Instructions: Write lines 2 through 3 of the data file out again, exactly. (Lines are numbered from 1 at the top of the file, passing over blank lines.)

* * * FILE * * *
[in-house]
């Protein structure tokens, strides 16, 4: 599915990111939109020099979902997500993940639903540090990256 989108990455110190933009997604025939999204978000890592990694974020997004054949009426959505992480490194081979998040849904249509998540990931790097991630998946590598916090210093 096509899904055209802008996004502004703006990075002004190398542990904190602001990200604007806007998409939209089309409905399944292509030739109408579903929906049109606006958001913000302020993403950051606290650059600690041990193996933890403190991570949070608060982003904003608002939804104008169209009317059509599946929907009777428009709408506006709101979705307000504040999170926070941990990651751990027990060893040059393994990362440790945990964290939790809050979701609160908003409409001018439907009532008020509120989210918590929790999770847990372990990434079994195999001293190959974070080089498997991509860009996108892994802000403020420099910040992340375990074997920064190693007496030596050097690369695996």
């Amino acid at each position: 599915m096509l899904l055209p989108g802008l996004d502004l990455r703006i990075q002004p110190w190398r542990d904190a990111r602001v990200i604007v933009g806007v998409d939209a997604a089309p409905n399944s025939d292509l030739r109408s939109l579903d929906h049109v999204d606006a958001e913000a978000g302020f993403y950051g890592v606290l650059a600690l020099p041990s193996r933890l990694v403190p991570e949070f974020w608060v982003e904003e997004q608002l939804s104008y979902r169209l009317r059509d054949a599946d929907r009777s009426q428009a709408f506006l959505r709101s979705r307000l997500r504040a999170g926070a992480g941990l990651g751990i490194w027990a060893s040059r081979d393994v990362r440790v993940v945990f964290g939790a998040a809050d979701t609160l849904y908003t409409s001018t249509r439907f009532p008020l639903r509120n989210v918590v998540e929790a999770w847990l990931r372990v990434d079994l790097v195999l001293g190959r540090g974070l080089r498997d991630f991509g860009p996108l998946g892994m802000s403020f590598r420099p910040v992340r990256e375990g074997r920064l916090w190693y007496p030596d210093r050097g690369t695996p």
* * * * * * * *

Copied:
């Protein structure tokens, strides 16, 4: 599915990111939109020099979902997500993940639903540090990256 989108990455110190933009997604025939999204978000890592990694974020997004054949009426959505992480490194081979998040849904249509998540990931790097991630998946590598916090210093 096509899904055209802008996004502004703006990075002004190398542990904190602001990200604007806007998409939209089309409905399944292509030739109408579903929906049109606006958001913000302020993403950051606290650059600690041990193996933890403190991570949070608060982003904003608002939804104008169209009317059509599946929907009777428009709408506006709101979705307000504040999170926070941990990651751990027990060893040059393994990362440790945990964290939790809050979701609160908003409409001018439907009532008020509120989210918590929790999770847990372990990434079994195999001293190959974070080089498997991509860009996108892994802000403020420099910040992340375990074997920064190693007496030596050097690369695996």
């Amino acid at each position: 599915m096509l899904l055209p989108g802008l996004d502004l990455r703006i990075q002004p110190w190398r542990d904190a990111r602001v990200i604007v933009g806007v998409d939209a997604a089309p409905n399944s025939d292509l030739r109408s939109l579903d929906h049109v999204d606006a958001e913000a978000g302020f993403y950051g890592v606290l650059a600690l020099p041990s193996r933890l990694v403190p991570e949070f974020w608060v982003e904003e997004q608002l939804s104008y979902r169209l009317r059509d054949a599946d929907r009777s009426q428009a709408f506006l959505r709101s979705r307000l997500r504040a999170g926070a992480g941990l990651g751990i490194w027990a060893s040059r081979d393994v990362r440790v993940v945990f964290g939790a998040a809050d979701t609160l849904y908003t409409s001018t249509r439907f009532p008020l639903r509120n989210v918590v998540e929790a999770w847990l990931r372990v990434d079994l790097v195999l001293g190959r540090g974070l080089r498997d991630f991509g860009p996108l998946g892994m802000s403020f590598r420099p910040v992340r990256e375990g074997r920064l916090w190693y007496p030596d210093r050097g690369t695996p």